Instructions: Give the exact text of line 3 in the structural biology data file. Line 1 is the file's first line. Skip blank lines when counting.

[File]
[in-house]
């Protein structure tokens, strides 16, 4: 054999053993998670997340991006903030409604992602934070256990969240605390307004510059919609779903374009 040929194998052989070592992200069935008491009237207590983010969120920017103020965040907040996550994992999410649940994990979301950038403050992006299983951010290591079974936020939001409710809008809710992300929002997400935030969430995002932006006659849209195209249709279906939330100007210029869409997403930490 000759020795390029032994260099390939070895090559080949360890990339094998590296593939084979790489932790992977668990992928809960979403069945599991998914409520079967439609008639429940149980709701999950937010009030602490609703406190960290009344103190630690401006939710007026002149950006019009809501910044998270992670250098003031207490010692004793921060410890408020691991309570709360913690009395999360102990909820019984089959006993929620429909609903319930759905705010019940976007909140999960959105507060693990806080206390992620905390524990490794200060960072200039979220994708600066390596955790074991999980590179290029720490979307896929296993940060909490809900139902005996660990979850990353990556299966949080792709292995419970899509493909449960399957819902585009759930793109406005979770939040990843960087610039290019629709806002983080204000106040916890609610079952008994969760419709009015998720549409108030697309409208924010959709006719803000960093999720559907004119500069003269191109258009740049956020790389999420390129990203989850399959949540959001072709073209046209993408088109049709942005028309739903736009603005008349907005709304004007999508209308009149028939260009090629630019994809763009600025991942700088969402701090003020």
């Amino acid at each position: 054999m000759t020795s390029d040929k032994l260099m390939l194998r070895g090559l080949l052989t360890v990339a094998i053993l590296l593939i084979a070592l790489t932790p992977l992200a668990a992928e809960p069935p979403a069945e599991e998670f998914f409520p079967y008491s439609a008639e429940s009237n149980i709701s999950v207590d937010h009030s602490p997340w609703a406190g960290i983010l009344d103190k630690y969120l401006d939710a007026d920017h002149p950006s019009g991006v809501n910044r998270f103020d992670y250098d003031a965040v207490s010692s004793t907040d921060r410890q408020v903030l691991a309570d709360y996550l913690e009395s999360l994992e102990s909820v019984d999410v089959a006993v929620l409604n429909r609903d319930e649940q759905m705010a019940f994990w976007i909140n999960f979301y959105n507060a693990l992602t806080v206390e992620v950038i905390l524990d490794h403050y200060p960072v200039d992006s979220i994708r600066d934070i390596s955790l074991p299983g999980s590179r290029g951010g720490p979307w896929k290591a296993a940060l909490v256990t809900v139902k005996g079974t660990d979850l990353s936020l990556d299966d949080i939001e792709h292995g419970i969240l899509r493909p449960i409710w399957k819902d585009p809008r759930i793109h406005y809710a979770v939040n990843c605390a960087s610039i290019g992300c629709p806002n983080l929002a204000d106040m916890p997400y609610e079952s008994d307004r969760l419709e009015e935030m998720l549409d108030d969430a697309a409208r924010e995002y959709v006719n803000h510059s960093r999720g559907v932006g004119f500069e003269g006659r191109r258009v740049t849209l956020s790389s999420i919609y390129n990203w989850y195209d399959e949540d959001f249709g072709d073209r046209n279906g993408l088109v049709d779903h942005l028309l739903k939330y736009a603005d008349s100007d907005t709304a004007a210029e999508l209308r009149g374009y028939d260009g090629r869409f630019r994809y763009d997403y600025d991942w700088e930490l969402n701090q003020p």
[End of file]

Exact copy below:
């Amino acid at each position: 054999m000759t020795s390029d040929k032994l260099m390939l194998r070895g090559l080949l052989t360890v990339a094998i053993l590296l593939i084979a070592l790489t932790p992977l992200a668990a992928e809960p069935p979403a069945e599991e998670f998914f409520p079967y008491s439609a008639e429940s009237n149980i709701s999950v207590d937010h009030s602490p997340w609703a406190g960290i983010l009344d103190k630690y969120l401006d939710a007026d920017h002149p950006s019009g991006v809501n910044r998270f103020d992670y250098d003031a965040v207490s010692s004793t907040d921060r410890q408020v903030l691991a309570d709360y996550l913690e009395s999360l994992e102990s909820v019984d999410v089959a006993v929620l409604n429909r609903d319930e649940q759905m705010a019940f994990w976007i909140n999960f979301y959105n507060a693990l992602t806080v206390e992620v950038i905390l524990d490794h403050y200060p960072v200039d992006s979220i994708r600066d934070i390596s955790l074991p299983g999980s590179r290029g951010g720490p979307w896929k290591a296993a940060l909490v256990t809900v139902k005996g079974t660990d979850l990353s936020l990556d299966d949080i939001e792709h292995g419970i969240l899509r493909p449960i409710w399957k819902d585009p809008r759930i793109h406005y809710a979770v939040n990843c605390a960087s610039i290019g992300c629709p806002n983080l929002a204000d106040m916890p997400y609610e079952s008994d307004r969760l419709e009015e935030m998720l549409d108030d969430a697309a409208r924010e995002y959709v006719n803000h510059s960093r999720g559907v932006g004119f500069e003269g006659r191109r258009v740049t849209l956020s790389s999420i919609y390129n990203w989850y195209d399959e949540d959001f249709g072709d073209r046209n279906g993408l088109v049709d779903h942005l028309l739903k939330y736009a603005d008349s100007d907005t709304a004007a210029e999508l209308r009149g374009y028939d260009g090629r869409f630019r994809y763009d997403y600025d991942w700088e930490l969402n701090q003020p």